Academic work for young children
Again, Steiner believed that a child’s baby teeth falling out indicated their readiness to start academic learning. Montessori, on the other hand, seemed to think that kids are naturally interested in reading and writing at younger ages, which is why some Montessori schools teach kids to read and write as early as 3 or 4.
Spiritual vs. Nah
As we’ve already mentioned, the existence of a spiritual realm was fundamental to Steiner’s philosophy. Waldorf schools are spiritual, too, and observe several rituals throughout the year to observe things like the changing seasons. Although the schools claim to be “non-sectarian and non-denominational,” they are influenced heavily by Christian tradition, with celebrations such as Michaelmas celebrating St. Michael’s victory over the dragon. Montessori education, on the other hand, seems to steer completely clear of spirituality.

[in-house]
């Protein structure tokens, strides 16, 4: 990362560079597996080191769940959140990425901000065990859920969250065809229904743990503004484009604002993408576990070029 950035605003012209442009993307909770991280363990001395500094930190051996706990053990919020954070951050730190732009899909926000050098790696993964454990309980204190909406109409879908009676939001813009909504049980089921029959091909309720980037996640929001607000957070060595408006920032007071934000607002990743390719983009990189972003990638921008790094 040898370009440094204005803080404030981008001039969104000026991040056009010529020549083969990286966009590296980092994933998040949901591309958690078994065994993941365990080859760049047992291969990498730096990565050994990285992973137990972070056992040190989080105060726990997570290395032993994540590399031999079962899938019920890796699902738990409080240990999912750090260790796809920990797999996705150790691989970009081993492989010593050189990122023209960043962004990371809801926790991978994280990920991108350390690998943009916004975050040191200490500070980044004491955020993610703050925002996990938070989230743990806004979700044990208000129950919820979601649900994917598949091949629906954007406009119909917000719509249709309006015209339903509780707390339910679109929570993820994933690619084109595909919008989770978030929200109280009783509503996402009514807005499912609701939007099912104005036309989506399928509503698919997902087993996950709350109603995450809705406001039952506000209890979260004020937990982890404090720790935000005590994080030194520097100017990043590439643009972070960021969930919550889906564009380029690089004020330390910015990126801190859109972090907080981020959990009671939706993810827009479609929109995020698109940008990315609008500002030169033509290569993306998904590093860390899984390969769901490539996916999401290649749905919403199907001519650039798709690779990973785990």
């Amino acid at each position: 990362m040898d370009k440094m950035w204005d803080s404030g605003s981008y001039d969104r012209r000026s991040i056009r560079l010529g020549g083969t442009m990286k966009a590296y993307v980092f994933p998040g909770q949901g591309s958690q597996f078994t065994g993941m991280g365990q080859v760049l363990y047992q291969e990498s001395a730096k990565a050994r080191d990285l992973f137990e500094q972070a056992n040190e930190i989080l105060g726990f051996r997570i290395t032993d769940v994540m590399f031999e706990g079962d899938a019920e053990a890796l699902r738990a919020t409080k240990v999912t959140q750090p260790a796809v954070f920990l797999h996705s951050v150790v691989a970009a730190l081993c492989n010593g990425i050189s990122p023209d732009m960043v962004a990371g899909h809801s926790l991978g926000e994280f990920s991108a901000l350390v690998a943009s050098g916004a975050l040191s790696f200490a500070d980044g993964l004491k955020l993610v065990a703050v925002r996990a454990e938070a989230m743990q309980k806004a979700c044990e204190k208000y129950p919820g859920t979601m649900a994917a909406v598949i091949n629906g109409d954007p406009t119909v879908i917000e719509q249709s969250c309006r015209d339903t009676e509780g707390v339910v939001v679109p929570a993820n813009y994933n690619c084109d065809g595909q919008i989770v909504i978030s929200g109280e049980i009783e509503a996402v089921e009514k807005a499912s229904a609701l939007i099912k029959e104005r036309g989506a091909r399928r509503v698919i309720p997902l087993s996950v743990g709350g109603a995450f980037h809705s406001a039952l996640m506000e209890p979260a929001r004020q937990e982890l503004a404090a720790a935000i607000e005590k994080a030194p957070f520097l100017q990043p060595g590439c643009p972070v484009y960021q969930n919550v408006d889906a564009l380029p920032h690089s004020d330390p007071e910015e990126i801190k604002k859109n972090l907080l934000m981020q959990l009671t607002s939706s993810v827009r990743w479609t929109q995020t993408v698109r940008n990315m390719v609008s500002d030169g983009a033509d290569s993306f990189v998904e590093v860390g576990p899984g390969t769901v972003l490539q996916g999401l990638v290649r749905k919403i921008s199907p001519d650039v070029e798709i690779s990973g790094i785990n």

Putting it into Context
It’s interesting to note, of course, that these philosophies were founded based on their founder’s observations and intuitions, not on scientific data or studies.
For more context about these philosophies, when Montessori and Steiner published their books on education, scientists were also discovering things like tectonic plates and the specifics of bird migration. That said, aspects of both philosophies have been confirmed to work by various studies in the years since.
For example, this article sums up some studies that show that kids who delay academic work like learning to read until age 7 had no problem catching up to peers who started earlier — and actually were better readers in the long-term.
If one or both of these philosophies appeals to you and you want to re-create home environments in line with these philosophies, here are some products in line with each.